Will amateur astronomers really be able to observe the crash?

"It's doubtful," says Lunar Prospector's principal investigator Dr. Alan Binder, "but I would encourage anyone to try."

Few, if any, non-professionals have the spectroscopic hardware required to detect water vapor at infra-red wavelengths or hydroxyl in the ultraviolet band. However, there is a chance that amateurs with large telescopes might be able to see a visible debris plume for a few seconds just after impact. The plume, consisting of lunar soil possibly mixed with rapidly vaporizing ice, would come into view for just a few seconds above the crater's rim.

For such observations to have scientific value, they must be recorded photographically or with a CCD, and the image frames should be accurately time-tagged. A suitable recording setup would consist of an 8 inch or larger telescope equipped with a CCD video camera such as the Astrovid 2000. The camera's output should be recorded on the video track of a VCR. The audio track can be used to record time information. The easiest way to do this is to tune a shortwave receiver to WWV, which transmits time signals at 2.5, 5, 10, 15, and 20 MHz, and route the audio output of the receiver to the audio input of the video recorder. To hear what a WWV signal sounds like, you can phone (303) 499-7111. Another good source of time information is the Canadian radio station CHU which broadcasts at 3.330 MHz and 7.335 MHz.

"If an impact plume is detectable by amateurs, I suspect that it will be recorded by those equipped with astro-video equipment," says Bill Dembowski, the ALPO Coordinator for Lunar Topographical Studies. "Not only are these cameras quite sensitive, but they allow the recording of hundreds of images in a short space of time which can later be searched and enhanced to show very faint details."

The picture above, captured by ALPO lunar observer Charles Shirk of Dayton, Ohio, shows what the Moon's south pole will look like to observers on Earth on July 31, 1999.

"At the end of this month the Moon will be higher in the sky than it was on August 15, 1994 when I took that picture," says Shirk, "so viewing access to the impact site is slightly more favorable in spite of the differences in the libration values. I do not expect to see the actual impact of Lunar Prospector, but I will still be watching for any rising debris plumes tangent to the lunar limb."

Shirk, an experienced lunar observer, offers these words of advice to novice Moon watchers on July 31st:

"From the Eastern Daylight time zone, the impact time places the Moon in the SW-WSW sky with its polar axis rotated clockwise by approximately 30 degrees from vertical (see below)."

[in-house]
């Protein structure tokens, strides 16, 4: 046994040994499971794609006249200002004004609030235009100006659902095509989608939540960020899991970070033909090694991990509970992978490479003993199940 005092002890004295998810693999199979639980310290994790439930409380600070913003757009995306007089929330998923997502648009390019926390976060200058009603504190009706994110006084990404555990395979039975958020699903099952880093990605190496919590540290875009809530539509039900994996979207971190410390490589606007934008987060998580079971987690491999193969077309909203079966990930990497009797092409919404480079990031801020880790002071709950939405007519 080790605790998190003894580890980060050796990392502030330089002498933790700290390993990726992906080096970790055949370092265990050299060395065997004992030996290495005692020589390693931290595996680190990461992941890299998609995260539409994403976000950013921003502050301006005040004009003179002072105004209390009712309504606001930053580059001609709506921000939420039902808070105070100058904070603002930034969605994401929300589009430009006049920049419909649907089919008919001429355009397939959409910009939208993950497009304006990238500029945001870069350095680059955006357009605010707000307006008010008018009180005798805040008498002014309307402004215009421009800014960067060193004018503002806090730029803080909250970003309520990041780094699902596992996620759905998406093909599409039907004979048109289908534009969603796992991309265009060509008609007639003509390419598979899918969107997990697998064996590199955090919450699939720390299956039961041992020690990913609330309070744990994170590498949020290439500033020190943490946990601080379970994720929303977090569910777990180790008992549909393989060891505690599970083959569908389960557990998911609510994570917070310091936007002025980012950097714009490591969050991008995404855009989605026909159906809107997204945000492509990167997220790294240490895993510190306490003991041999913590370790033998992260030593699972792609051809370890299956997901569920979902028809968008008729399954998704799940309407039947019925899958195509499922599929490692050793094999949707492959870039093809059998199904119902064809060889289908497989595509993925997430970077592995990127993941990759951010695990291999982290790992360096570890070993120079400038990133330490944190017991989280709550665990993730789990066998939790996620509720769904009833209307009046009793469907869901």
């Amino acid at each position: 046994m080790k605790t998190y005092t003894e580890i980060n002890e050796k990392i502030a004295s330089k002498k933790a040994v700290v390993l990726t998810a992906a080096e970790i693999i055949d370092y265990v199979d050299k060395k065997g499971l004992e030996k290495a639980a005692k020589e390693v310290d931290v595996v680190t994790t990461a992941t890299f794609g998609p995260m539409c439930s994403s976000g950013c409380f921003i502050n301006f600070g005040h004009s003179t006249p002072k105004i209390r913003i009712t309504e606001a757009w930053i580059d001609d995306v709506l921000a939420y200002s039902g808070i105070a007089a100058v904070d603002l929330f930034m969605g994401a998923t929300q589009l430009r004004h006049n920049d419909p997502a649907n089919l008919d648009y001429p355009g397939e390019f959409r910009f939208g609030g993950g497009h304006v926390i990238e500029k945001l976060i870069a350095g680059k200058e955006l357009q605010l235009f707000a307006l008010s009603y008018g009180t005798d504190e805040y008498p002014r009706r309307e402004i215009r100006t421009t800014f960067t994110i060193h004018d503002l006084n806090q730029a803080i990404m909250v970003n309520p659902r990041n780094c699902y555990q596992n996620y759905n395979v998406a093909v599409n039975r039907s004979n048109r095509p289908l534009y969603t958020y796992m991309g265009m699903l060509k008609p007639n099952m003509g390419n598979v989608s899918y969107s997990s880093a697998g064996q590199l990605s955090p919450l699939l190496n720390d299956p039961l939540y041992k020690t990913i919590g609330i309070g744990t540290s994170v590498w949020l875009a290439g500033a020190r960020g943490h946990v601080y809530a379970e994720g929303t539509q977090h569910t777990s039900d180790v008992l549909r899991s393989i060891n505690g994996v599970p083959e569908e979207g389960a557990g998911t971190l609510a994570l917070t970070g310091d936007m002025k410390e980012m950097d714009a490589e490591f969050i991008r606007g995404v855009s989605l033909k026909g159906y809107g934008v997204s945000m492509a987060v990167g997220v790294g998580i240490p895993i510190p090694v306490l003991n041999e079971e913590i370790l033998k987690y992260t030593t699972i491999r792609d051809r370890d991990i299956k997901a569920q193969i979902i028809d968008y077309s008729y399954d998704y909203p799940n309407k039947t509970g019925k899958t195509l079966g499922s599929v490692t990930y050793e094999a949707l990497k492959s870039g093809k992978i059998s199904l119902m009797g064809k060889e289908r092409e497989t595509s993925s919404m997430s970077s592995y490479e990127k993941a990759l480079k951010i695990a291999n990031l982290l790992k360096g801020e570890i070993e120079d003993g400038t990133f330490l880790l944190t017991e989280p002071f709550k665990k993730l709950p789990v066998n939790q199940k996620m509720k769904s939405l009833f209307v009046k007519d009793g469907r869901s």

"Depending on the telescope used, some images will be reversed left-to-right or top-to-bottom. Therefore, users of alt-azimuth mounted scopes which invert the image (top-to-bottom) should look along the 11 o'clock position on the limb through the eyepiece. Operators of alt-azimuth mounted scopes which reverse the image (left-to-right) should look along the 5 o'clock position on the limb through the eyepiece."

"Operators using equatorial mounted scopes should move the scope southward to the farthest southern limb, and they will be close enough to the target area to enclose the environs of of the impact crater even at magnifications of 200x."

"For others having Moon maps or charts," concludes Shirk, "simply draw a line between the lunar-eastern rims of craters Maginus and Moretus and where that line crosses the limb of the Moon is very close to the location of the impact site."

"Those of us in the east will be at a distinct disadvantage," adds Dembowski, "because the anticipated time of impact will occur at 5:52 am EDT which places the Moon in a relatively bright sky. The farther west an observer is, the darker the skies and the higher the Moon will be in the sky (which makes for steadier viewing). Eastern observers may benefit from the use of a red filter to darken the sky where necessary."

A fitting end

Mission scientists emphasize that the failure to observe a plume, by professionals or amateurs, does not signify a lack of water on the Moon.

"There could be water there but in the form of hydrated minerals," says Goldstein, "in which case it would be much harder to extract. Our impact would have enough energy to vaporize water ice, but it shouldn't have enough energy to separate the water from minerals."

According to the UT Austin Lunar Prospector Impact Web Site: "A negative result will tell us nothing one way or the other about potential lunar water resources. The spacecraft could miss the crater entirely; it could impact high up the inner rim; it could miss a water deposit. Many things could go wrong. Still, it is befitting of this extremely productive little spacecraft, that even in its final act, Lunar Prospector may serve yet once more as a source of knowledge about our Moon."
Further information about Lunar Prospector can be obtained at the project website at:

Lunar Prospector was the first of NASA's Discovery class of "faster, better, cheaper" space exploration missions. The $63 million mission is managed by NASA Ames Research Center, Moffett Field, CA.

NASA/Marshall Space Flight Center--Space Sciences Laboratory